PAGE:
The tool itself is very user-friendly. All you do is identify your current research subject, provide a few keywords, and write a brief description of your manuscript. After you click “Find Journals,” JiD gives you up to five free journal suggestions based on the data you entered. You can also use the tool to generate suggestions for a different manuscript if you have more than one. There’s no limit!
If JiD’s results do not provide you with exactly what you were looking for, then you have the option to take the process a step further by utilizing eContent Pro’s paid Journal Recommendation Service. If you follow through with this service, our expert journal selectors will read through your entire document and provide a minimum of five journal recommendations that directly suit your research. Even though the expert journal selectors cannot guarantee your manuscript will be accepted by the recommended journals they provide, this service will ensure that you are submitting your work to the most relevant publication possible.
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Ask for Professional Writing Services
Do not let avoidable mistakes hinder your work from getting published. Even small grammatical mistakes can cause confusion about your results and data and lead to multiple rejections. In some cases, if your target audience of the journal is not your native language, you can use translation services with editors from that language. These edits make a big difference in the eyes of some reviewers. Even for fluent English speakers, it is recommended to use professional language editing services to reach high proficiency in your paper.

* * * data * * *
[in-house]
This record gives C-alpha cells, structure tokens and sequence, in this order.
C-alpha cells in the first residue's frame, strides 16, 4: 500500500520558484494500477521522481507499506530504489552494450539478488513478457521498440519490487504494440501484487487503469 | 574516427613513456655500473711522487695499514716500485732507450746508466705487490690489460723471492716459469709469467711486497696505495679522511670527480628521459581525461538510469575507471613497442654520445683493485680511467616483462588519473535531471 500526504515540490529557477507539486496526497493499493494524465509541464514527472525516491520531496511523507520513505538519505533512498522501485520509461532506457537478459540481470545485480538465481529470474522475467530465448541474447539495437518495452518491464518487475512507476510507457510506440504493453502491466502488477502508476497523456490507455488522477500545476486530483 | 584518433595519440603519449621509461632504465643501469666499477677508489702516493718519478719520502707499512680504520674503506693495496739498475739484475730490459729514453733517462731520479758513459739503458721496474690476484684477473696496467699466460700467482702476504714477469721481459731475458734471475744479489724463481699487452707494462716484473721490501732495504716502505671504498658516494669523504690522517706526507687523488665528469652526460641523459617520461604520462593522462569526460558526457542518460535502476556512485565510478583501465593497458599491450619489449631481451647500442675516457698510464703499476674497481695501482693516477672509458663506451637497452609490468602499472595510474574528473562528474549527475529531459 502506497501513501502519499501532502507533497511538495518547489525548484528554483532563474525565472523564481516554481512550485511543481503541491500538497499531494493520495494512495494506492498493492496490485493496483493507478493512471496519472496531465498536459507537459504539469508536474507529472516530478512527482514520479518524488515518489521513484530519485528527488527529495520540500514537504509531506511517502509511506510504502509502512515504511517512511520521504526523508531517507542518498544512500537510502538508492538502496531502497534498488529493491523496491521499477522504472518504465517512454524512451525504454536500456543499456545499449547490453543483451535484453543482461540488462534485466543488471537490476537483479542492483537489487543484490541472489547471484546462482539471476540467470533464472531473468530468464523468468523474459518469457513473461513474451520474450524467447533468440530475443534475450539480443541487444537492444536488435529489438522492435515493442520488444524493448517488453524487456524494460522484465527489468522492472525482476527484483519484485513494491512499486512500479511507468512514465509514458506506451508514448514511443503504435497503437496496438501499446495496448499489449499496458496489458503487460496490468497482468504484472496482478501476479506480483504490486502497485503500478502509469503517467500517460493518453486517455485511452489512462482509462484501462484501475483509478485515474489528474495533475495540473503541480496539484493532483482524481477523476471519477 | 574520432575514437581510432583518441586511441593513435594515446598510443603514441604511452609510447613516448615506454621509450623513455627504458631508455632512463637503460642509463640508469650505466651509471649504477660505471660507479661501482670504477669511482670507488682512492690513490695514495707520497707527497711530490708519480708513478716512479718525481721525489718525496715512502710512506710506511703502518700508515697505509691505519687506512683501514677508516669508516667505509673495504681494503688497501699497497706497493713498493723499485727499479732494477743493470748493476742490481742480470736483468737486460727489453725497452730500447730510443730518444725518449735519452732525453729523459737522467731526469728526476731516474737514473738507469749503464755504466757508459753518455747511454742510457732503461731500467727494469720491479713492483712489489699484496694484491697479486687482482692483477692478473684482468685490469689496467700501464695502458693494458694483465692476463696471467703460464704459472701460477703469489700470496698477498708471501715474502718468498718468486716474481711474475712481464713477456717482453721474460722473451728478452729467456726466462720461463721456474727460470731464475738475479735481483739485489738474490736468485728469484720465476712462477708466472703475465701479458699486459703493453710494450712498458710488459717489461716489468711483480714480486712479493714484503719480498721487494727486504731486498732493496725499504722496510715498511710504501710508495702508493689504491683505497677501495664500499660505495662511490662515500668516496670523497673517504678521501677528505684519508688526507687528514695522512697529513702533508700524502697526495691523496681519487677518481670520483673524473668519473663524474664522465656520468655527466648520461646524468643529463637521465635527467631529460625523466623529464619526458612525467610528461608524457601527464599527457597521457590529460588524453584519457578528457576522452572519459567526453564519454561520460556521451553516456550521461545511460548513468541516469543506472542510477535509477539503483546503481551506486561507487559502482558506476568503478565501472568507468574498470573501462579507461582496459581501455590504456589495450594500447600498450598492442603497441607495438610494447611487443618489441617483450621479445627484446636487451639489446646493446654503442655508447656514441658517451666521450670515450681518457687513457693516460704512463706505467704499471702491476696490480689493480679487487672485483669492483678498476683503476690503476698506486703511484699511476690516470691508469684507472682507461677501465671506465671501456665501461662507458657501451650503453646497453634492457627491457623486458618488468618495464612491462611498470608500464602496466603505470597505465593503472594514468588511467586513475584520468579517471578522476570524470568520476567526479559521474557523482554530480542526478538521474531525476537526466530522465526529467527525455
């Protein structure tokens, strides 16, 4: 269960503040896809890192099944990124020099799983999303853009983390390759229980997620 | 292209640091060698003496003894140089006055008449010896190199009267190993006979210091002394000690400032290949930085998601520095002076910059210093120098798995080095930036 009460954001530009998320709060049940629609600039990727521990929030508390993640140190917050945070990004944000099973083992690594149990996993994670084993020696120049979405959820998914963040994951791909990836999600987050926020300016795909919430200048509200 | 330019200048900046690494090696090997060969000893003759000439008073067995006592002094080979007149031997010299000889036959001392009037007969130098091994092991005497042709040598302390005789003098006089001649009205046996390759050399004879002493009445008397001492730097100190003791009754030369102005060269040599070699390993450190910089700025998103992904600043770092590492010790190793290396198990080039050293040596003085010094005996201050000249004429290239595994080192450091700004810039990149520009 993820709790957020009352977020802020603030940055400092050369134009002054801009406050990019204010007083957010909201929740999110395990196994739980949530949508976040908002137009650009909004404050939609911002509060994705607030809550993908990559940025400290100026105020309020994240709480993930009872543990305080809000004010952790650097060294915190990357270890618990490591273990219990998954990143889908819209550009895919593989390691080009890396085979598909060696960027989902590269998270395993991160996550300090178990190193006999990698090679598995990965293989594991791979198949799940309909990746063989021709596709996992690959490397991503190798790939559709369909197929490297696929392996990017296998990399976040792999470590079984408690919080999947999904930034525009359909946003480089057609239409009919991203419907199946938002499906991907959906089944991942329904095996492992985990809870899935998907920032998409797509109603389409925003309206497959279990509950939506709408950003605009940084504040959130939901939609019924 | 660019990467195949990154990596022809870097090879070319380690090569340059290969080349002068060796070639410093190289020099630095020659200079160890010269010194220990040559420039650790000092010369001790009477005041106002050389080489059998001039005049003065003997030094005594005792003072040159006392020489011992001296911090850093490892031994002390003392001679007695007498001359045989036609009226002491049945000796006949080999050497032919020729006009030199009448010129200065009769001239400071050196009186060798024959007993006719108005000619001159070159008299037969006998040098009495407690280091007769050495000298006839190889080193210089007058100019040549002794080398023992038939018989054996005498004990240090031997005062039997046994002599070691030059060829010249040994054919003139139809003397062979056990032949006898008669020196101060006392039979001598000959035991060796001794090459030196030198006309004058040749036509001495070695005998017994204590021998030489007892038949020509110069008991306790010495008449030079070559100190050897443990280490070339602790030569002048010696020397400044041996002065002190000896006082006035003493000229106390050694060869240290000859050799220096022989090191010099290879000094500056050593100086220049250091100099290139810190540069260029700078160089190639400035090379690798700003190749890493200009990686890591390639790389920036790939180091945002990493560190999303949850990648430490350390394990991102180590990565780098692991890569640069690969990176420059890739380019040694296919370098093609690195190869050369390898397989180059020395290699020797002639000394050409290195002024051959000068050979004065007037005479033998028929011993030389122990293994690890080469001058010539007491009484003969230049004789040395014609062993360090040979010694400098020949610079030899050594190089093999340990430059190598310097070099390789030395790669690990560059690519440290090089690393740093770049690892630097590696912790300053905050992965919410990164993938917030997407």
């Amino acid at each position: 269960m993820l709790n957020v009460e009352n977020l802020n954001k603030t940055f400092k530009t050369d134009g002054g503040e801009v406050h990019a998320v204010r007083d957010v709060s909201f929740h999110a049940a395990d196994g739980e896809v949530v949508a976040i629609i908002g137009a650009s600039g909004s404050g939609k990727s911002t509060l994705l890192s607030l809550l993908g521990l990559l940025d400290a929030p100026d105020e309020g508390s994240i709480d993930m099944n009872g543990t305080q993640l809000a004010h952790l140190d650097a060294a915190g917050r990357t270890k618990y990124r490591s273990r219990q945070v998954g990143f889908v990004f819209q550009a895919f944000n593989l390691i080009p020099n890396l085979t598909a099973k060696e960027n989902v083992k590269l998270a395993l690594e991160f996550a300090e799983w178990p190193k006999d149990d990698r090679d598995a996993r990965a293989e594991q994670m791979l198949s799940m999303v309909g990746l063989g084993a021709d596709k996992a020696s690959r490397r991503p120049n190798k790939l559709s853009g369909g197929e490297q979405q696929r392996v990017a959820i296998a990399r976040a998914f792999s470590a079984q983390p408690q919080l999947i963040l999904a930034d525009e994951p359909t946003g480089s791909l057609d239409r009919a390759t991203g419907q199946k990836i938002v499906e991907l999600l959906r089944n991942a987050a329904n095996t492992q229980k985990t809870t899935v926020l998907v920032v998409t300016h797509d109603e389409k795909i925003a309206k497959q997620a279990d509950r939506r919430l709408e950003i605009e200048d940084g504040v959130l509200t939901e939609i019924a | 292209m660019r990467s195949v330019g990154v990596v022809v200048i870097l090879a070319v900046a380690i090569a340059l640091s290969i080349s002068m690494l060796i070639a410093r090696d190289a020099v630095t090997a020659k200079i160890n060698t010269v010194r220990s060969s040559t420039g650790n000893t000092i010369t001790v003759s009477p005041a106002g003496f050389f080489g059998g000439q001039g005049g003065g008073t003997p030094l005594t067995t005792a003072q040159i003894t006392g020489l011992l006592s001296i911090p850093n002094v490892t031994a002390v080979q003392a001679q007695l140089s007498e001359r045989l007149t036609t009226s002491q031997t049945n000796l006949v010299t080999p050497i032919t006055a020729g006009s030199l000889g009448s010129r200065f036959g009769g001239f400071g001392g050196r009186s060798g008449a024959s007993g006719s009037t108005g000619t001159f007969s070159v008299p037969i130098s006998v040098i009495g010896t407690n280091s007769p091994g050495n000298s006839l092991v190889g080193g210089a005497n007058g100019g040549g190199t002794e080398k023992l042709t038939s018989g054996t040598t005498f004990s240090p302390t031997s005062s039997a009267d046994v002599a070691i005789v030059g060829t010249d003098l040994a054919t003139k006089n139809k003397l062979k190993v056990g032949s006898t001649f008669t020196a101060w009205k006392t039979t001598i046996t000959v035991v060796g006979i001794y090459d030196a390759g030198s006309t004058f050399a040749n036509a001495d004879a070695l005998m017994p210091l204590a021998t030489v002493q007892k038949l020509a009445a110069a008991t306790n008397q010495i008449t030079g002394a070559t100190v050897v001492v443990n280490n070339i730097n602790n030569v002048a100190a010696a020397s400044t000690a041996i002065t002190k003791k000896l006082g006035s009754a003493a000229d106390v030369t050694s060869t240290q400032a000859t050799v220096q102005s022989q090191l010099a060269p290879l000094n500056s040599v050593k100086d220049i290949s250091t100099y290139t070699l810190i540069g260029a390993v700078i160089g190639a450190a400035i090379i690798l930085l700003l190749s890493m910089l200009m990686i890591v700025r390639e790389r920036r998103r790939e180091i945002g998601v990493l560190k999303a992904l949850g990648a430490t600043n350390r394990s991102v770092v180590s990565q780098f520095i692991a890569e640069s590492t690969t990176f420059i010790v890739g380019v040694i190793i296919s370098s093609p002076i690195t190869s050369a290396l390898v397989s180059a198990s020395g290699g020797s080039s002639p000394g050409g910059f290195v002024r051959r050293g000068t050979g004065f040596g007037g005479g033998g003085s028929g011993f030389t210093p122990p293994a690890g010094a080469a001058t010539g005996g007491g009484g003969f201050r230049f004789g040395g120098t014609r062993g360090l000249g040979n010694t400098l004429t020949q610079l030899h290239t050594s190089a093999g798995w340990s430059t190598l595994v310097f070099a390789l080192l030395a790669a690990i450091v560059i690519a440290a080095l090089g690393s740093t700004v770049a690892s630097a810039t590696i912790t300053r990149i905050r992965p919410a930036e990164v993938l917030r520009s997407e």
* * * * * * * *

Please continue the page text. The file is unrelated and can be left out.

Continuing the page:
eContent Pro makes sure that the journal editor review runs smoothly by offeringcopy editing and proofreading servicesbefore you submit your work to minimize rejections pertaining to wording or grammar. You can also utilize theeContent Pro scholarly and scientific editingg where at least two of your peers with expertise in the area of your research will provide you blind pre-peer review of your work.